It’s the final day of the 21st Annual Conference on Innovation and Technology in Computer Science Education (ITiCSE) here in Arequipa, Peru. It has been a really informative conference in a stunning location. There was a great amount of diversity this year with attendees from 37 countries, and the first time that ITiCSE was held outside Europe. I met a lot of Latin/South American delegates who normally can’t make it to ITiCSE in Europe which was great. Alison, Ernesto, and the rest of the committee really pulled out all the stops. From top to bottom – venue, organization, amazingly thought out excursions, and the spectacular conference dinner – they left covered every detail. And of course the program was packed full of great CSEd research.
The venue is the Universidad Católica San Pablo, who have also put a load of pictures up on their Facebook page, and have a nice article on their webpage (in Espanol) – Headline translation: Experts from more than 35 countries meet in Arequipa to analyze education in Computer Science.
For most of the conference I have been occupied with my working group (WG6) – see here for abstract. I also presented a paper A New Metric to Quantify Repeated Compiler Errors for Novice Programmers. Being pretty busy I haven’t been able to compile much in terms of an in person report of many papers, but here I present my take on three before we get to the photos. All three of these talks really impacted (and at times challenged) my perceptions of some CSED topics.
Mehran Sahami‘s keynote Statistical Modeling to Better Understand CS Students (abstract here) was very insightful. It considered developing statistical models to give insight into the dynamics of student populations. The first case study focused on gender balance and demonstrated that focusing on simple metrics such as percentages can be misleading, and that there are better ways to capture how program changes are impacting the dynamics of gender balance. The second looked at the performance of populations that are experiencing rapid growth. This case study showed one answer to the common statement/observation “the number of weak students is increasing”, and the answer was somewhat surprising – performance during a stage of unprecedented growth was quite stable.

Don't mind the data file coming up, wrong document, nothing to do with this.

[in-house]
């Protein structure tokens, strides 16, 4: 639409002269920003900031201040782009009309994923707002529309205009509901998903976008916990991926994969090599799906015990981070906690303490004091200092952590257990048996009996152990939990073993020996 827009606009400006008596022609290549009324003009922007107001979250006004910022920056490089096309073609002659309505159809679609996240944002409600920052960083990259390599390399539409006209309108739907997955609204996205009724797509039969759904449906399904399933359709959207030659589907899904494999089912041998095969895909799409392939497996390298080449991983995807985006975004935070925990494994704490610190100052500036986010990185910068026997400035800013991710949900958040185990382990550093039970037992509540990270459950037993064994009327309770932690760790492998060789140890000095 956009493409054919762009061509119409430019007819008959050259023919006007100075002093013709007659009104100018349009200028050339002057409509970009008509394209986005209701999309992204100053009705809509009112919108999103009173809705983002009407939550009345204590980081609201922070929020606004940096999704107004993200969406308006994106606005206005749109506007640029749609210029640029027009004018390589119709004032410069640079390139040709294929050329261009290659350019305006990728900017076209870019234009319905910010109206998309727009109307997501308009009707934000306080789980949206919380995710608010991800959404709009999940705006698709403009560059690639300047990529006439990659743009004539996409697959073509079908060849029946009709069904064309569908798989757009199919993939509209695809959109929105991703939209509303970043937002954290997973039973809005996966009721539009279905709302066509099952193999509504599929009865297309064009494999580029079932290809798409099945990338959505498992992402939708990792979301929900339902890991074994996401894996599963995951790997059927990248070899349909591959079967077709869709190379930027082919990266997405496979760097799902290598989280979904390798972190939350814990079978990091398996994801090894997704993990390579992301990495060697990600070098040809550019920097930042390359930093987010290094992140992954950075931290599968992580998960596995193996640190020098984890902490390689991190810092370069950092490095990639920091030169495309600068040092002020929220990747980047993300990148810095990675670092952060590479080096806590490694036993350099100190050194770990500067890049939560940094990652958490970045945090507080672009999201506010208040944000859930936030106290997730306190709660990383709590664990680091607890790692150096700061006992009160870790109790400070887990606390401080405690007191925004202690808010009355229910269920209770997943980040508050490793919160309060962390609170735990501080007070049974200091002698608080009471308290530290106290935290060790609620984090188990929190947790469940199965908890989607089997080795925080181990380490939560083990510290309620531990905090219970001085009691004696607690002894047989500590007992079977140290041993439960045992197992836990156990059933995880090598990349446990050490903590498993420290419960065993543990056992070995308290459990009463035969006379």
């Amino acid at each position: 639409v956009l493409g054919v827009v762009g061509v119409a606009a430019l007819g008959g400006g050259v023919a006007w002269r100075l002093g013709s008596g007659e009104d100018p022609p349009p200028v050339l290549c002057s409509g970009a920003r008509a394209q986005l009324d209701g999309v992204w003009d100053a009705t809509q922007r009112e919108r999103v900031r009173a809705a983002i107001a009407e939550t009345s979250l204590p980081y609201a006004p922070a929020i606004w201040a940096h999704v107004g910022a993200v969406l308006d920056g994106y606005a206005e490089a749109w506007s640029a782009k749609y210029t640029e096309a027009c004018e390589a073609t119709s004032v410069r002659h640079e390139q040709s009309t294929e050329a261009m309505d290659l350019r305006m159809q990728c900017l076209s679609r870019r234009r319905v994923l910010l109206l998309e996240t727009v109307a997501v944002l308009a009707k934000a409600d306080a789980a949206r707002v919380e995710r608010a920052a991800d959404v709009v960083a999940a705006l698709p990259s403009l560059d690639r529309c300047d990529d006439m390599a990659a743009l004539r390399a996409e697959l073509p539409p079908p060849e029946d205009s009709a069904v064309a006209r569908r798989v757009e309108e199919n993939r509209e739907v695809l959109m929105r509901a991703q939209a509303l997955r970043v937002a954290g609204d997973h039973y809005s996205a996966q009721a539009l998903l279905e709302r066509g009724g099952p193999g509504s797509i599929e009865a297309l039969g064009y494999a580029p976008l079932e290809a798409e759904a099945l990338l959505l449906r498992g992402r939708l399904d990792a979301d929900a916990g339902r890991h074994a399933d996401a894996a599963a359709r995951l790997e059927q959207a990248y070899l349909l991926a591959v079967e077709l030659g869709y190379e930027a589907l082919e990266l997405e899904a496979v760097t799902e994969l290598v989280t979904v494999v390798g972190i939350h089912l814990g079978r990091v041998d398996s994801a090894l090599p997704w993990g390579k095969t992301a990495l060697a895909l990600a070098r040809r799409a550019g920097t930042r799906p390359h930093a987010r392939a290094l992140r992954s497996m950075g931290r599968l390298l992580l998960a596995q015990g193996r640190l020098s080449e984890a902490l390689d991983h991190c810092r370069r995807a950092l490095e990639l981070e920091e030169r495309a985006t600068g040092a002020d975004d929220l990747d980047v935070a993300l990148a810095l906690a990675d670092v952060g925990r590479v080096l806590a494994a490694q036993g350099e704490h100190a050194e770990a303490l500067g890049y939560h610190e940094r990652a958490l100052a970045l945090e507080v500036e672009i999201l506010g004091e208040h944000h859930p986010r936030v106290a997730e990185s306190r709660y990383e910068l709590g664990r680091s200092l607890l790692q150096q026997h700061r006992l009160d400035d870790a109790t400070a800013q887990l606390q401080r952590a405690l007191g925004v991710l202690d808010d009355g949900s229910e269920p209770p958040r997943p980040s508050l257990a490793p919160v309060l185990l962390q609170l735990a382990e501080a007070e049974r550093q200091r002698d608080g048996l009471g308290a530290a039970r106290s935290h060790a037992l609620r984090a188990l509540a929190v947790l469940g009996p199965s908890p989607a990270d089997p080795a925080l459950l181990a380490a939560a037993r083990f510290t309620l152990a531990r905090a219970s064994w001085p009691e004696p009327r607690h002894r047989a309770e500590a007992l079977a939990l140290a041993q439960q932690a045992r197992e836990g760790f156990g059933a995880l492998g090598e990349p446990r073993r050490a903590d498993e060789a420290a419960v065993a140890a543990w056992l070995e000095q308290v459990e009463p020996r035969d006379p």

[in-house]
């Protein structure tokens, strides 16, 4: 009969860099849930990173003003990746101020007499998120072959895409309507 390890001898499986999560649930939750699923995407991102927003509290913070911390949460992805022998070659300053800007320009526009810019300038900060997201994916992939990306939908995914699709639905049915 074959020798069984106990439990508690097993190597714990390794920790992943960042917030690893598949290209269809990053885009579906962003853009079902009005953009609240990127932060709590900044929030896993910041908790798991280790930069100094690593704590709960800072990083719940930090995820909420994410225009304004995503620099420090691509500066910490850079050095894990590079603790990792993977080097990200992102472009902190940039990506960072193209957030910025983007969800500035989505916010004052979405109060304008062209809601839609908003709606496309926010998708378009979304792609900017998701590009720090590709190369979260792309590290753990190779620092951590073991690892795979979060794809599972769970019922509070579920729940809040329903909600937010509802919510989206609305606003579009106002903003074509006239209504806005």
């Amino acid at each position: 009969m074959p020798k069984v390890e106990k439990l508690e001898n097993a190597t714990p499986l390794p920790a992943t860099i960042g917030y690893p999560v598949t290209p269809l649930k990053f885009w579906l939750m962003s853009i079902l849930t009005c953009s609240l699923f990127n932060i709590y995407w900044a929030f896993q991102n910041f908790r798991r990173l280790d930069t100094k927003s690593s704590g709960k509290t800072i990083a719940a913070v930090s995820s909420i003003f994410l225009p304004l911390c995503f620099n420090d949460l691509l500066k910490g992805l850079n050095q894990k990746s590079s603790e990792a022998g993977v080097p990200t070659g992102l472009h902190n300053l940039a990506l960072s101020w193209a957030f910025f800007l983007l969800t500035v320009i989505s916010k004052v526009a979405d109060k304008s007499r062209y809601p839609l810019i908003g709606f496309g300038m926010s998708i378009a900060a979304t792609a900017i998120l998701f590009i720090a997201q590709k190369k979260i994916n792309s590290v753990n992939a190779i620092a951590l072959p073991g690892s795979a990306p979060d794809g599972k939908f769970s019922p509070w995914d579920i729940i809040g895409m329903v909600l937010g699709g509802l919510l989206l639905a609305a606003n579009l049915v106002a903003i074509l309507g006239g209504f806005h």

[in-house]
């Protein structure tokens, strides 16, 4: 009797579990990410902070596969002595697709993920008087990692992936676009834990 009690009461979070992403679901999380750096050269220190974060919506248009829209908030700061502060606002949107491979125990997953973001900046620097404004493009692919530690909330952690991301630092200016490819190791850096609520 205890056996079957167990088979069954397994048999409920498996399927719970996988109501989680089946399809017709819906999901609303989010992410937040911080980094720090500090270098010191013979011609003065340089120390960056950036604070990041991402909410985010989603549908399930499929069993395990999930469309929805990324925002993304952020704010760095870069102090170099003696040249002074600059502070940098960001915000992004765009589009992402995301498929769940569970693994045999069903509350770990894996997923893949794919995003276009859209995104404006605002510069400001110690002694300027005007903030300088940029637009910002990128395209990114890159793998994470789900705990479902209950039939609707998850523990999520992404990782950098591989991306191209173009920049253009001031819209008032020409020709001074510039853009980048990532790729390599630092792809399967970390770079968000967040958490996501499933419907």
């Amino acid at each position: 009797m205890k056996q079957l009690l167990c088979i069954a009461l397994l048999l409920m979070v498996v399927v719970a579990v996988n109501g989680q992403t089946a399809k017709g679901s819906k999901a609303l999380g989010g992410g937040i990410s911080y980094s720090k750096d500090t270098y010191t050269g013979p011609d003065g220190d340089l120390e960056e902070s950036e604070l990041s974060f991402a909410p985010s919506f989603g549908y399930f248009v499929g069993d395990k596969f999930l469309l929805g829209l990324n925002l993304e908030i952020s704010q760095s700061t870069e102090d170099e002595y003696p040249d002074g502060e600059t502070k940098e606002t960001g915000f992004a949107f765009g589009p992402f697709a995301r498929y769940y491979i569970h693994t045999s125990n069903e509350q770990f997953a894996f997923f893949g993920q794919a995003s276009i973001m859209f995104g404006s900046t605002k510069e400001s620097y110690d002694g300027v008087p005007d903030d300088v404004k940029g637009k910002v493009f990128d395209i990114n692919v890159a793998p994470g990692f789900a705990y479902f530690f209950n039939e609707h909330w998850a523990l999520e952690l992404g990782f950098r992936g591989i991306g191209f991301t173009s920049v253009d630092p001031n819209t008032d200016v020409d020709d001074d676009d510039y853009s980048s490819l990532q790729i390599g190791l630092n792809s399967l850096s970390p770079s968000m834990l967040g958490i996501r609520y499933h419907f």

Andrew Luxton-Reilly gave an excellent talk on his paper Learning to Program is Easy. This really challenges the notion that ‘programming is hard’ which is upheld by much of the literature and he argues, the community. This talk really caused me to reconsider my own beliefs about teaching programming, and to question my own expectations, assessment, module learning outcomes, and even program learning outcomes.
Mark Zarb presented a paper he authored with Roger McDermott, Mats Daniels, Asa Cajander and Tony Clear titled Motivation, Optimal Experience and Flow in First Year Computing Science. The authors examined motivation from the perspective of Self Determinism Theory and also considered the optimal state known as Flow – also colloquially known as being in the zone. After discussion how these concepts can be measured they presented preliminary results looking at motivation and flow in a first year computing class. The results were extremely encouraging and made me realize that there is a lot we don’t know about how students think ‘unconsciously’ while learning.
And now, the promised pictures. Don’t forget that there are many more here. I also included some photos from the conference bus tour which to say was all-encompassing is an understatement. We stopped about a half-dozen times at places like town squares, miniature farms (with alpacas of course) and a charming restored colonial-era mansion.
See you in Bolognia for ITiCSE 2017!
Update – I couldn’t resist adding a few photos I took in Cusco today:
And a parting shot from Machu Picchu Mountain…